When Is an Accident an Unfortunate Mistake, and When Is the Employer Legally Responsible?
Everyone knows, on some level, that the possibility of being injured on the job exists, but certain jobs and industries present more inherent danger than others. When someone does suffer a work-related injury, most people know that workers’ compensation is intended cover such accidents, but the law also allows an injured employee, in some instances, to sue the employer directly for his/her personal injury. Further, depending on the situation, other parties, such as subcontractors and third party vendors, may also be subject to a lawsuit if their actions caused or contributed to the injury. Certain jobs, industrial/factory positions and construction work in particular, place employees at risk of sustaining a serious injury on a daily basis. A recent example of the how serious a work-related accident can be occurred in Jacksonville when two constructions workers suffered a three-story fall that left one dead and the other critically injured. Often, it is not possible to entirely eliminate the risk of serious injury for these individuals, but this does not mean an employer can deliberately ignore or sidestep standards and practices that exist to reduce the possibility of harm. A discussion of the legal options that may be open to someone injured on the job will follow below.
Employer Intentional Tort Exception
Florida law requires any business that has more than four employees to obtain workers’ compensation coverage for workplace accidents. The large advantage this insurance offers to employers, and the main reason they pay for it, is employees injured on the job due to negligence, which encompasses the vast majority of work-related injuries, are not permitted to sue. Thus, if the employer does not have workers’ compensation coverage, an employee is free to sue, but this is extremely rare. However, there is an exception to this limitation on liability that allows an injured worker to sue for compensation if he/she can prove the employer intentionally caused the injury. An employer is considered to have committed an intentional tort if:
- the employer knowingly intended to injure the employee; or
- the employer knew from past experience or direct warnings a certain risk virtually guaranteed an injury, and concealed this information from the employee in order to prevent him/her from making an informed decision about doing the work.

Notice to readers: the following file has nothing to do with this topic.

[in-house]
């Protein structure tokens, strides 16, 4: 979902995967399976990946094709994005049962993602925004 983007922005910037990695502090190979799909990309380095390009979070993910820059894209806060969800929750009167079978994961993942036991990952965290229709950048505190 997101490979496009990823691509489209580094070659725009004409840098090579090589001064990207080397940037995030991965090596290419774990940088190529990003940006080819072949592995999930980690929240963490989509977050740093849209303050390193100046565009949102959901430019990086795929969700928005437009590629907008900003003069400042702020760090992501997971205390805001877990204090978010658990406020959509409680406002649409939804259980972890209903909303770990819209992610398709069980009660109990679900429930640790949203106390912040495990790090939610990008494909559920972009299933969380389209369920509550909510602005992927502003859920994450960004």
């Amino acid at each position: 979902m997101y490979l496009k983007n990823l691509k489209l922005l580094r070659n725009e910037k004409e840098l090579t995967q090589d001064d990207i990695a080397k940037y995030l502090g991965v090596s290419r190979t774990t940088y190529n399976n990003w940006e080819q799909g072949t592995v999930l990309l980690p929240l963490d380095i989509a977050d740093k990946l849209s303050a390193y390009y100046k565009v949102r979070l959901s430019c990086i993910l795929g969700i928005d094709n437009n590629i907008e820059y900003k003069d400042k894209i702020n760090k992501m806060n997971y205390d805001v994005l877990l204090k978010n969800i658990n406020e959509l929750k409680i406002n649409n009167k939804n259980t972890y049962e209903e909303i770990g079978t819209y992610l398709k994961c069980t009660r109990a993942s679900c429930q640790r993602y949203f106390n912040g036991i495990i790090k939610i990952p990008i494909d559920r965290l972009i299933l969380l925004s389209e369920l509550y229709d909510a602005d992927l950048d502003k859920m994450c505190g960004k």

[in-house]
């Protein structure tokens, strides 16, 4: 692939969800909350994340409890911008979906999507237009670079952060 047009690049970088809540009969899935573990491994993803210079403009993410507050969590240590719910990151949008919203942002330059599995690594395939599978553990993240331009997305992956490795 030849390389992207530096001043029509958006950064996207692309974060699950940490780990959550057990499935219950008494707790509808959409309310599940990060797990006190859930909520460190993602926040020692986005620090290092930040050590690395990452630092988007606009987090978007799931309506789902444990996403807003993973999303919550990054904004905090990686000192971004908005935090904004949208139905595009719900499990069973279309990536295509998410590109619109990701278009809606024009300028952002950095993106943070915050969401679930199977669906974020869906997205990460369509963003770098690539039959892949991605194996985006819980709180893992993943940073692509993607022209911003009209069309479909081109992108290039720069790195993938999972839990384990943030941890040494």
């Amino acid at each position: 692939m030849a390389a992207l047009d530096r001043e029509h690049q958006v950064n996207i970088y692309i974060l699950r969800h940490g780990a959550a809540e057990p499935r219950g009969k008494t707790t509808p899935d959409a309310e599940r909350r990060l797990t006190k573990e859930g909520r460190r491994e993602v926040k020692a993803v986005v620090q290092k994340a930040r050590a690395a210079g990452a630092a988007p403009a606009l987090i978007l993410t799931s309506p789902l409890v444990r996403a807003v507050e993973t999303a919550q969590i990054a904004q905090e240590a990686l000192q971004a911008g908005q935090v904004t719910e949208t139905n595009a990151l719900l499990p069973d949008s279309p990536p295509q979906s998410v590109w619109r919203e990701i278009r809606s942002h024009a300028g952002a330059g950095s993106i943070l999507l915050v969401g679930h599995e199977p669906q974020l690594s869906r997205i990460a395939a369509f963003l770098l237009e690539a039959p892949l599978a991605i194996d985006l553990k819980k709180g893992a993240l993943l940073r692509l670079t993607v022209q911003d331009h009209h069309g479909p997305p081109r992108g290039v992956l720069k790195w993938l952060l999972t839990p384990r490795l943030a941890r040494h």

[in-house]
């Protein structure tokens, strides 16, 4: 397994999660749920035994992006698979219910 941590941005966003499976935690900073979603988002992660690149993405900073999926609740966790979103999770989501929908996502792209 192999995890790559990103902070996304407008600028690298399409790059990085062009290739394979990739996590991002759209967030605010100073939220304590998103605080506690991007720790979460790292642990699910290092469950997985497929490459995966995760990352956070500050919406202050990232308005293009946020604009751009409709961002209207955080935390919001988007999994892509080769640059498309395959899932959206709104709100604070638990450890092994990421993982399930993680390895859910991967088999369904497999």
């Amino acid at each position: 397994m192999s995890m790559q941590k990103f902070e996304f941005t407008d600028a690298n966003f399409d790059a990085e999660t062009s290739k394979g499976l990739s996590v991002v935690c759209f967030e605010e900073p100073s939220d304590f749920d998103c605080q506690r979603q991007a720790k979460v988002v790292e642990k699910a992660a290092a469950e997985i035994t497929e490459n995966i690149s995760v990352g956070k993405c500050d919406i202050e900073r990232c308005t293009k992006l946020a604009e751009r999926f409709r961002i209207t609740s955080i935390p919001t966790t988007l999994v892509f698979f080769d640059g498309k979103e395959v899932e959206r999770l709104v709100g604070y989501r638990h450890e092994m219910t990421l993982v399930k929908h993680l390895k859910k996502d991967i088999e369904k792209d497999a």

Proving an employer acted intentionally requires the presentation of a lot of evidence, and requires a consultation with a personal injury attorney so there is adequate time to build a strong case.
Gross Negligence of Another Employee
Normally, other employees are also shielded from liability if they are acting within scope of their job, but this rule does not apply if the employee willfully disregarded the safety of others and/or used physical aggression that resulted in an injury. Further, injuries that arose out of violations of the law are also exempt from liability protection, which in practical terms is usually manifested as violations of safety regulations imposed by State or federal law.
Gross Negligence by a Subcontractor
Finally, subcontractors may also be vulnerable to a lawsuit if the subcontractor’s conduct constituted gross negligence, which directly led to an injury. Gross negligence is the complete and wanton disregard for the safety and lives of others, and is characterized by behavior most people would generally consider reckless.
Contact a Personal Injury Attorney
On-the-job injuries are events that many people worry will affect their ability to continue to work. If you were injured on the job, talk to a personal injury attorney before signing any releases. You may have a personal injury claim, and need to act fast to keep your right to sue. The Miami law firm of Pita Weber & Del Prado has years of experience handling injury claims, and will help you get the compensation you deserve. Contact us for a free consultation.